Tools Used: Google Docs, (Forms and Spreadsheet), web page (blog or LMS), and StudyBoost.com
With Google Docs, create a new form with fields for a student to submit a StudyBoost Question and an Answer. You may want to include a Name field on your form, (if student names are not collected automatically on submit.) Select an appropriate field type for the length of each response item. For example, I use a Question Type of Paragraph text for a longer fields, such as the question and Text for short answers and names. I chose to select each form item as required, to ensure that a student would not forget to add an answer or their name. Don’t forget to add help text to remind students of message length restrictions or other instructions.
Once your form is created. Copy the embed code through the More actions menu.
Back to your web or blog page, get into edit mode and paste the Google Form embed code where you want the form to appear. (Note: You must be in html or source edit mode in order to paste the raw embed code.) Preview your web page and your form should now be ready for students to submit study questions and answers.
“That’s great, but…”
How to ensure that students won’t submit similar questions and answers? How to promote originality and varied responses? If your assignment simply asks for “study questions,” you are likely to receive variations of a few simple, easy questions that did not require much thought.
Some methods that can promote better questions:
1. Assign small groups of students specific content areas or pages to create question forms.
2. Allow students to review the existing set of contributed questions.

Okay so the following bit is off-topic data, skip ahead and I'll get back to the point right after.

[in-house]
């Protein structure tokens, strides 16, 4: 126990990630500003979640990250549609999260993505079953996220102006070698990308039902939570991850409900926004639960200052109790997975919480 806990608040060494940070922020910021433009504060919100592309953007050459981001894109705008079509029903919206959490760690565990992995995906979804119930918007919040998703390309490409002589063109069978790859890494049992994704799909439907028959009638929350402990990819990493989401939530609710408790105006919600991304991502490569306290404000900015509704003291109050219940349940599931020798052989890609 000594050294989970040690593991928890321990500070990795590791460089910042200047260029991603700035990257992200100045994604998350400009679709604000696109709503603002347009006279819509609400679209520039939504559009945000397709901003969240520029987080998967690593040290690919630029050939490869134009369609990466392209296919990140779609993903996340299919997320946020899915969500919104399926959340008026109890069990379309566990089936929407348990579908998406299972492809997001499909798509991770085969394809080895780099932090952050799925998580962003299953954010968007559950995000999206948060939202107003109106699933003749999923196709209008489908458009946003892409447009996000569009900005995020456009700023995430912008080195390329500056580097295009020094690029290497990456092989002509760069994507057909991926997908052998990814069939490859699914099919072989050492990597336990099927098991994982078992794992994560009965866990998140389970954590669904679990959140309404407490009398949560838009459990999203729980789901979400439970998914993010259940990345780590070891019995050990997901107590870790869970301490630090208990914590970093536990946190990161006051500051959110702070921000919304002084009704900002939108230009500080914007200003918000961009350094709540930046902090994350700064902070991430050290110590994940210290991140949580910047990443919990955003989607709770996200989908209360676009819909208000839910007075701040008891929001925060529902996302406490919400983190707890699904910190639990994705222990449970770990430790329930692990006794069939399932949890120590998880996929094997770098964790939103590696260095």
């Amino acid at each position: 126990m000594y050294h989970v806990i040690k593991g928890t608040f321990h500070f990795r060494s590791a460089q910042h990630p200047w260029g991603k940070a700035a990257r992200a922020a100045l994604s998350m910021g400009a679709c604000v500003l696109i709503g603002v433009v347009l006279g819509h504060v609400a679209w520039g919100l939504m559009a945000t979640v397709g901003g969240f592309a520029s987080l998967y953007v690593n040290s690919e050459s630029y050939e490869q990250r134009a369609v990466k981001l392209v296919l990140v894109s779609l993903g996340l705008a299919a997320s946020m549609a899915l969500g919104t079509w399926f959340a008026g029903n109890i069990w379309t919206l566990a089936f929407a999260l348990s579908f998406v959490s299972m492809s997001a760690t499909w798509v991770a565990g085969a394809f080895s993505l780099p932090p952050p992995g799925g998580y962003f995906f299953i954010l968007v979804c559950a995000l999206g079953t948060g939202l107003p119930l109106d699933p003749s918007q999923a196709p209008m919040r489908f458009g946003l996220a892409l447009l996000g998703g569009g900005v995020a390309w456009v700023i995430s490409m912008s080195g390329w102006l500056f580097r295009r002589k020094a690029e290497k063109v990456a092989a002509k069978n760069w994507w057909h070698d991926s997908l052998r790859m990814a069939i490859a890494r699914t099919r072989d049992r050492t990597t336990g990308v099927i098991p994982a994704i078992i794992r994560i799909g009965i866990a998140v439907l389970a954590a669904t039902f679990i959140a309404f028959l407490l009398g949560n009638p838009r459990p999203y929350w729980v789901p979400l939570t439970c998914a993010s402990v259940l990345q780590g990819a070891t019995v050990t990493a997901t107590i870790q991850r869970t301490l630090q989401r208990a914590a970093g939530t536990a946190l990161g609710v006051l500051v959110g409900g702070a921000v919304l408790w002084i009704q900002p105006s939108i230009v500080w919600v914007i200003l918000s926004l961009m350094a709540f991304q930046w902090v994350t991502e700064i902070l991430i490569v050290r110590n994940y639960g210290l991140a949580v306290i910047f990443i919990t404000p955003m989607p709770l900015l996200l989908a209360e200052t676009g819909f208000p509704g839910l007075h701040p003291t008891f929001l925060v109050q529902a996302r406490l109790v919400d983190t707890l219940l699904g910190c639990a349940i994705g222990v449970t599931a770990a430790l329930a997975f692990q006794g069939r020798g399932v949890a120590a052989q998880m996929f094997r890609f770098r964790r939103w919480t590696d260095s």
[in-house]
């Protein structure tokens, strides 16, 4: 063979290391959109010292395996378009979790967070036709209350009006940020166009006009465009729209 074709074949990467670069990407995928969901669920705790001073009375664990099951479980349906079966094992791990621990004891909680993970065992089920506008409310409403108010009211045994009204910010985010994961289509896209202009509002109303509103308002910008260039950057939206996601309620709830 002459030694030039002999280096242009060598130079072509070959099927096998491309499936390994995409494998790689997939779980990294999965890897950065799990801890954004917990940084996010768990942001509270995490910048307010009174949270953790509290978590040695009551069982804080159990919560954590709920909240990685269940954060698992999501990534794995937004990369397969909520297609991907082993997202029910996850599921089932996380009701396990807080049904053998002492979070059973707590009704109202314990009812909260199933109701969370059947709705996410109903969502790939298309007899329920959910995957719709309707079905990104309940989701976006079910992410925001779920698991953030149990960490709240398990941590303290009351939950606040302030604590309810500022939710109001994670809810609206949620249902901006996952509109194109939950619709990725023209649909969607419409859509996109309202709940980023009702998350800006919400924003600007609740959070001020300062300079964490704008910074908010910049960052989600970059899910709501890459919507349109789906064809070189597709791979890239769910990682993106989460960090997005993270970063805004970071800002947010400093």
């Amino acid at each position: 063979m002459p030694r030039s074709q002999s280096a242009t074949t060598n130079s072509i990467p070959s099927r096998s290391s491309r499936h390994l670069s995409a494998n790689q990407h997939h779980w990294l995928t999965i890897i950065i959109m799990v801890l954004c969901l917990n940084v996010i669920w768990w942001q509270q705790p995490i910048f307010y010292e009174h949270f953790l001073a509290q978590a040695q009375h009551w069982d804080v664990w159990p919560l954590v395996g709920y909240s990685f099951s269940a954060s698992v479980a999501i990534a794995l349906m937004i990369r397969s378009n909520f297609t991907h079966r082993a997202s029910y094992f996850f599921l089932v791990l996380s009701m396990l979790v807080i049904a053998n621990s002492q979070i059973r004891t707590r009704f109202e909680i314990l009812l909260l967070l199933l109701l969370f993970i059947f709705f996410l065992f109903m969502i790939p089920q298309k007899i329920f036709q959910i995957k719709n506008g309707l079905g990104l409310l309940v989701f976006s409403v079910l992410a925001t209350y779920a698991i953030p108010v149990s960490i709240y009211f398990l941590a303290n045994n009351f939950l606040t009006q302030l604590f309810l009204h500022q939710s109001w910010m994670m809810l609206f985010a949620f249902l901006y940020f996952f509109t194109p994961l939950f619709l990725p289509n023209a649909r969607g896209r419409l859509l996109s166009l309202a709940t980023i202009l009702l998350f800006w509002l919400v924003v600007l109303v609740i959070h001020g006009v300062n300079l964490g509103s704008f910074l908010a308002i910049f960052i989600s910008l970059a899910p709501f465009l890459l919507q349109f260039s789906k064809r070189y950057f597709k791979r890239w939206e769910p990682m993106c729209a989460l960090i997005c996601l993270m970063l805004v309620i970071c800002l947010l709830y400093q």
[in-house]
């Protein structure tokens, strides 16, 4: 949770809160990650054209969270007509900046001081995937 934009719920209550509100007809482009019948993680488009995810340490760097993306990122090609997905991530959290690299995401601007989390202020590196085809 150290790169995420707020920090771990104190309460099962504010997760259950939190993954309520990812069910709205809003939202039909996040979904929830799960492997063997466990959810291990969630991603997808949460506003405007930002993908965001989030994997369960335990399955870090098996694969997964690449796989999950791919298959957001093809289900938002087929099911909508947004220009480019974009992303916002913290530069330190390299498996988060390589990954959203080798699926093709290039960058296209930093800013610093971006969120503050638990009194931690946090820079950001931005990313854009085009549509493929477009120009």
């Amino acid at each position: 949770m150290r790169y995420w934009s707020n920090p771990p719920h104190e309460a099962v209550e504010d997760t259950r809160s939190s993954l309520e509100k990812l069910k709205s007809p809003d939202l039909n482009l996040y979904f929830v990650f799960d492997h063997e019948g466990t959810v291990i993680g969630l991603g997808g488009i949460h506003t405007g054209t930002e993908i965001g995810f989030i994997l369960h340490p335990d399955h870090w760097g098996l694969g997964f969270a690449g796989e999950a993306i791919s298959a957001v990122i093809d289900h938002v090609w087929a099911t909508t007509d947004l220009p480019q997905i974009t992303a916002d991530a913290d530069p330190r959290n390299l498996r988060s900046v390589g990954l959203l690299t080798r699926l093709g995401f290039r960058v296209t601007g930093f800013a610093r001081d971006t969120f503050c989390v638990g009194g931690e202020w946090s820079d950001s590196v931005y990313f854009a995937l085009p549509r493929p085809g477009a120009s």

For the latter, you can embed the results spreadsheet into the Google form page. In my example, I selected to only display the column which contained the questions, (hiding the answers and student names.) My instructions remind the student of the need for originality to receive full credit, and I direct them to review previously submitted questions.
“OK, now what?”
After the students have completed the assignment, you can review the spreadsheet for accuracy and grade the individual entries. Once the questions are ready, you just copy the question and answer columns form the Google spreadsheet and paste into a new batch at StudyBoost.com. Your students now have a batch of study questions that they all had a part in creating.
By AlanGandy | |
March 30, 2011 – 11:54 pm
March 9, 2011 – 1:51 am
StudyBoost.com – Enables students to study interactively using text messaging and instant messaging. This video shows you how to:
1. Add StudyBoost as a friend
2. Interact with your questions and answers using keywords
3. How to set messaging settings such as random order, time delay and more
February 10, 2011 – 10:50 pm
This animate was adapted from a talk given at the RSA by Sir Ken Robinson, world-renowned education and creativity expert and recipient of the RSA’s Benjamin Franklin award.
For more information on Sir Ken’s work visit: http://www.sirkenrobinson.com
February 8, 2011 – 4:00 pm
February 3, 2011 – 7:15 pm
Justin Tarte asks students at Seckman High School in Imperial, MO, about their feelings toward technology in schools…here is what they had to say…